The Arab Music Archiving and Research foundation (AMAR), in collaboration with the Sharjah Art Foundation (SAF), presents “Min al-Tārīkh”.
Welcome to a new episode of “Min al-Tārīkh”.
Today, we will resume our discussion about Sheikh Sayyid al-Ṣaftī with Prof. Frédéric Lagrange.
What do you think of the voice of old Sayyid al-Ṣaftī in the late Odeon electrical recordings, singing dawr “Sallimti rōḥak” for example?
In the late Odeon and Columbia recordings, I prefer his performance of mawwāl to his performance of dawr. At that point, he had gained a lot of experience but had lost 80% of his vocal ability: his vocal range was much smaller and he had much less control over the level of his voice. The charming and beautiful texture was almost gone, yet the experience and emotions –or drama– can still make one cry. So, talking about this last phase and about mawwāl, I prefer his mawwāl to his dawr in the late Odeon and Columbia discs…
Your turn, Sir.
Let us listen to dawr “Abli ma tlūf bi-el-maḥabba”.
A beautiful dawr.
…To the bayyātī.
To the bayyātī… We only have Sayyid al-Ṣaftī’s recording, even though this dawr should have been recorded much more.
It should have been sung by al-Manyalāwī. The structure of this dawr reminds me of…
…“El-kamāl fī el-milāḥ ṣudaf”. Do you think this dawr was composed before or after Sheikh Yūsuf’s death?
It was composed before Sheikh Yūsuf’s death. Sheikh Sayyid al-Ṣaftī recorded it in May 1910 among the first recordings made on 25cm discs in May 1910.
Whereas Sheikh al-Manyalāwī used to record large discs.
Indeed, he used to record 30cm discs. Sheikh Yūsuf al-Manyalāwī surely knew this dawr and may have performed it in concerts, who knows?!
…Such a shame…
The dawr was written by Aḥmad ‘Āshūr and composed by al-Qabbānī. Let us listen to it.
Such a beautiful dawr! It is among the first recorded dawr… It was recorded by Gramophone.
Let us listen…
There is a missing matrix in the middle of the “Abli ma tlūf bi-el-maḥabba” recording: we have 1202, 1204, 1205, and 1206. 1203 is missing. We do not know where it is. It may have not been released… recorded but not published.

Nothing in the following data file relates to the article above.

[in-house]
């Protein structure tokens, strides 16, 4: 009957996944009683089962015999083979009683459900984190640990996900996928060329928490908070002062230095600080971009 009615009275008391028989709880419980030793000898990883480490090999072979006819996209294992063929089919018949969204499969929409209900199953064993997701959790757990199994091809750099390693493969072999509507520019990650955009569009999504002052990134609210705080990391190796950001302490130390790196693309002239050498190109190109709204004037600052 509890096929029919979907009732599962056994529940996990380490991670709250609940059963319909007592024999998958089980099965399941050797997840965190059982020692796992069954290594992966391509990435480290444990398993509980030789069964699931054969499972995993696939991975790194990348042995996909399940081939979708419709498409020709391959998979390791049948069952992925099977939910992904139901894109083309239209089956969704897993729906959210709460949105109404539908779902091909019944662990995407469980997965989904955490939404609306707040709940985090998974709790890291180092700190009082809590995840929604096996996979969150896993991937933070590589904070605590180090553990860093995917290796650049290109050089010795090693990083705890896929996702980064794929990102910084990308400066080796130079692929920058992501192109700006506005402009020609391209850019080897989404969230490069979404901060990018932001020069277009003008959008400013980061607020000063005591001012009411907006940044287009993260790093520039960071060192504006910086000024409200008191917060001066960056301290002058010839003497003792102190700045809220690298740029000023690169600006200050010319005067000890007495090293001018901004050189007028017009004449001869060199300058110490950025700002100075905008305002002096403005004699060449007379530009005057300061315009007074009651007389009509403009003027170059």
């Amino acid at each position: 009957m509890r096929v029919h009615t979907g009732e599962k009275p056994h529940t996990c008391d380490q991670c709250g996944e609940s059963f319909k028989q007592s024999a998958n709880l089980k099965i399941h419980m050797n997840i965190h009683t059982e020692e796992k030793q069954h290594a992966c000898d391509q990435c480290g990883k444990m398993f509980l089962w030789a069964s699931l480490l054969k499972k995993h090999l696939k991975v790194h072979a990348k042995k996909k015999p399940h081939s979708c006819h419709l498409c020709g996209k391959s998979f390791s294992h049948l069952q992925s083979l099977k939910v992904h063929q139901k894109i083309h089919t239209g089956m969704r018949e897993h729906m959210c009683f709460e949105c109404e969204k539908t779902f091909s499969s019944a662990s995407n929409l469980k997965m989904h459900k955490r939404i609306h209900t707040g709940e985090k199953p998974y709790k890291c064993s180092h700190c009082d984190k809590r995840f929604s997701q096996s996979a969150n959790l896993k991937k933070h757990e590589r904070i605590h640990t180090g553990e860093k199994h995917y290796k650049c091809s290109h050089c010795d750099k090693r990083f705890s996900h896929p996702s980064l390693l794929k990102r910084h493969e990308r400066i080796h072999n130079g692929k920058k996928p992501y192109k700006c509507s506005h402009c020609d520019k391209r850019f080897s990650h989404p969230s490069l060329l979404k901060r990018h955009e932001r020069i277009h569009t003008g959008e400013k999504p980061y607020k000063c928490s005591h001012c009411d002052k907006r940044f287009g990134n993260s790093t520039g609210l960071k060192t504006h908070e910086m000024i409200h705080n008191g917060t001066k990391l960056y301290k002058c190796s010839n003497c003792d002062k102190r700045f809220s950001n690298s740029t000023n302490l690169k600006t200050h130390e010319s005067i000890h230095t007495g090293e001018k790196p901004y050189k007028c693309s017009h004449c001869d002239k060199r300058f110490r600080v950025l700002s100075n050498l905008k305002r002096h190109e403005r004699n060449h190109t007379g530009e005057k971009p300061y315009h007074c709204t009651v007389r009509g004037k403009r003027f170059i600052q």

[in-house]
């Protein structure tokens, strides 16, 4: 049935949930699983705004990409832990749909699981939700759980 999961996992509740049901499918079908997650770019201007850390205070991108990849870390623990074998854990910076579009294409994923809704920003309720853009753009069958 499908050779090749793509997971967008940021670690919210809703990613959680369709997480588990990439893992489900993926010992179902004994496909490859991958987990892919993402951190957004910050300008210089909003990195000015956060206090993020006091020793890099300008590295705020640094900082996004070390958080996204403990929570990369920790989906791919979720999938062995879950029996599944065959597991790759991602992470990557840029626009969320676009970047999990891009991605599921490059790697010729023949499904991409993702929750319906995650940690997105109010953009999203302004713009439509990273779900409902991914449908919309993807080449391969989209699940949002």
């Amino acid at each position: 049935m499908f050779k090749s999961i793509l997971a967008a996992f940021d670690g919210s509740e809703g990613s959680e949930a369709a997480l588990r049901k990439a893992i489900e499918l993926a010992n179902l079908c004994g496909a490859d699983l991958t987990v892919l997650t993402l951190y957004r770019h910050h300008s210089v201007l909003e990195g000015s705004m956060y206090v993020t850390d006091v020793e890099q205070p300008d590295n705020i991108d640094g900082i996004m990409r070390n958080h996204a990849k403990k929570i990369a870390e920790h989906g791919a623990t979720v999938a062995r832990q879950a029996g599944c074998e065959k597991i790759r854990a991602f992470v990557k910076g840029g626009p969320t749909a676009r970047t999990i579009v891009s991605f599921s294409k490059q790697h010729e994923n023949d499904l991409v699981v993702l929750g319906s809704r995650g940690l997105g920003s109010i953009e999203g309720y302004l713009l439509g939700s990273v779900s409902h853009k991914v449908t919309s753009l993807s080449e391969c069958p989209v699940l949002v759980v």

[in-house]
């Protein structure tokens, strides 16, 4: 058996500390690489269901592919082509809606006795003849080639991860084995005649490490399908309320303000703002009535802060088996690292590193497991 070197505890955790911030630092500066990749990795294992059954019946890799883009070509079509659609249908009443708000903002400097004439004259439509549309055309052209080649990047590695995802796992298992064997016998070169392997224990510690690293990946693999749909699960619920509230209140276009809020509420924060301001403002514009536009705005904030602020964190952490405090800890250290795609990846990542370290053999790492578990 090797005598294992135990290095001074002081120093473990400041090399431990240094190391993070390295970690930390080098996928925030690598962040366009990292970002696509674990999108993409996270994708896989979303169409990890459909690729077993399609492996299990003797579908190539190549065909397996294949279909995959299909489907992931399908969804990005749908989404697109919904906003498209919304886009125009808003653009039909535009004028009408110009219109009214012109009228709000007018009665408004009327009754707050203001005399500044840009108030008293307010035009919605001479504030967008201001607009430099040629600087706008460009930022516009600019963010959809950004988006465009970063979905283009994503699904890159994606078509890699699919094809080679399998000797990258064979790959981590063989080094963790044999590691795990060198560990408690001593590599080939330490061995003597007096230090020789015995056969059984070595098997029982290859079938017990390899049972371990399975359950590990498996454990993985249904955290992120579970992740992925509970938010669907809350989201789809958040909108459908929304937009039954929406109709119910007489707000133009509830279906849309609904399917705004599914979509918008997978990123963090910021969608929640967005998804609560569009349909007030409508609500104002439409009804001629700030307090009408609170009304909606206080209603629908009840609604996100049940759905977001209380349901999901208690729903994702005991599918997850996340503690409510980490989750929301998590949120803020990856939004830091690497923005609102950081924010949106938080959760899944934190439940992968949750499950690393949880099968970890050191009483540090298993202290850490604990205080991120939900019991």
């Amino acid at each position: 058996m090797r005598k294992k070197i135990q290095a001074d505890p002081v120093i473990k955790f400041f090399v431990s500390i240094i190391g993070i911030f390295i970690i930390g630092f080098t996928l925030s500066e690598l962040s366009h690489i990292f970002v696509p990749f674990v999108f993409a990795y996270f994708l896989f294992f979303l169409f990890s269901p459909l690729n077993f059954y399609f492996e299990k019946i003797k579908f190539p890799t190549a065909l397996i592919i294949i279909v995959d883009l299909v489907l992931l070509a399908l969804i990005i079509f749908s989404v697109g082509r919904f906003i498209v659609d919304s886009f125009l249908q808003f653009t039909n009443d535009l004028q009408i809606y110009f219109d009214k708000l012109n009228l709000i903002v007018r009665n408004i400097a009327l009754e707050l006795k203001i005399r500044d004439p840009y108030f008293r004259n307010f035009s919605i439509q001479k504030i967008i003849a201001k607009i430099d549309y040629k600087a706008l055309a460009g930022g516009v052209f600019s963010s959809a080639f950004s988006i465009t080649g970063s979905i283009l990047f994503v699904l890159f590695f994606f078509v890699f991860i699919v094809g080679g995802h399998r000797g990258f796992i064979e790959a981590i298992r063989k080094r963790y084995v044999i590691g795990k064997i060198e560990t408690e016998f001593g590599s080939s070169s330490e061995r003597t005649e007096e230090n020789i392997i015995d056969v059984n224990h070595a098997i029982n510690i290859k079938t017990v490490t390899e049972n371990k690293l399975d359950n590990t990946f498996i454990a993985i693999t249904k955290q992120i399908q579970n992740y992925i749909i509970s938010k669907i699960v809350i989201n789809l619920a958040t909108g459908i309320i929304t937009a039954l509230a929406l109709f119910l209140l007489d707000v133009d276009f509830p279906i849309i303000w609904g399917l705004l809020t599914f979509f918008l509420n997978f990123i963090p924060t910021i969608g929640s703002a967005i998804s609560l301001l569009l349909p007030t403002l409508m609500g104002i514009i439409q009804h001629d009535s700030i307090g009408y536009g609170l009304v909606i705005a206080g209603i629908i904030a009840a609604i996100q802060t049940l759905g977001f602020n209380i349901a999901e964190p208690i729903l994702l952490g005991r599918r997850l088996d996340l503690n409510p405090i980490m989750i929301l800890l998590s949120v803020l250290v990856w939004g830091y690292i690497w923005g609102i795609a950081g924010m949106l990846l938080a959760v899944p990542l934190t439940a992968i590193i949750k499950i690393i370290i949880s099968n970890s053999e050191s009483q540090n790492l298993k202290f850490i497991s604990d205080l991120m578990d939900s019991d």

The matrix is gone, people. Let us find it!
We do not know what happened. All we know is that it was not released. On the other hand, we learned about dawr that were recorded on five sides. What do you think?
There was some hesitation and confusion in the early years of commercial recording: muṭrib did not know if dawr were to be recorded in an abridged version, or if discs were to reflect in a way or another the actual performance. Thus, at the beginning in 1903, dawr were recorded on one side.
Indeed… and up until 1906, dawr were abridged/condensed and recorded on one side.
Dawr were indeed condensed.
Short dawr were recorded on two sides, and long dawr were mostly recorded on three and four sides.
The only exceptions are in the voice of Sayyid al-Ṣaftī who recorded at least three dawr on five sides:
- “El-kamāl fī el-milāḥ ṣudaf” recorded by Zonophone;
- its continuation mawwāl “Awāmik el-ghuṣn”;
- Dāwūd Ḥusnī’s dawr “Fu’ādī amruh ‘agīb” to the kardān;
- its continuation “Uṣbur tnūl el-marām”;
- and finally the demo disc that we have here.
Yes, we have this demo disc.
The demo disc of Dāwūd Ḥusnī’s dawr “Wadda‘t rōḥī” to the ‘ushshāq, recorded on five sides.
Let us listen to an excerpt of “Wadda‘t rōḥī” and to an excerpt of “Fu’ādī amruh ‘agīb”, what do you think?
We have reached the end of today’s episode of “Min al-Tārīkh” dedicated to Sheikh Sayyid al-Ṣaftī.
We thank Prof. Frédéric Lagrange.
We will meet again in a new episode to resume our discussion about Sheikh Sayyid al-Ṣaftī.
“Min al-Tārīkh” is brought to you by Mustafa Said.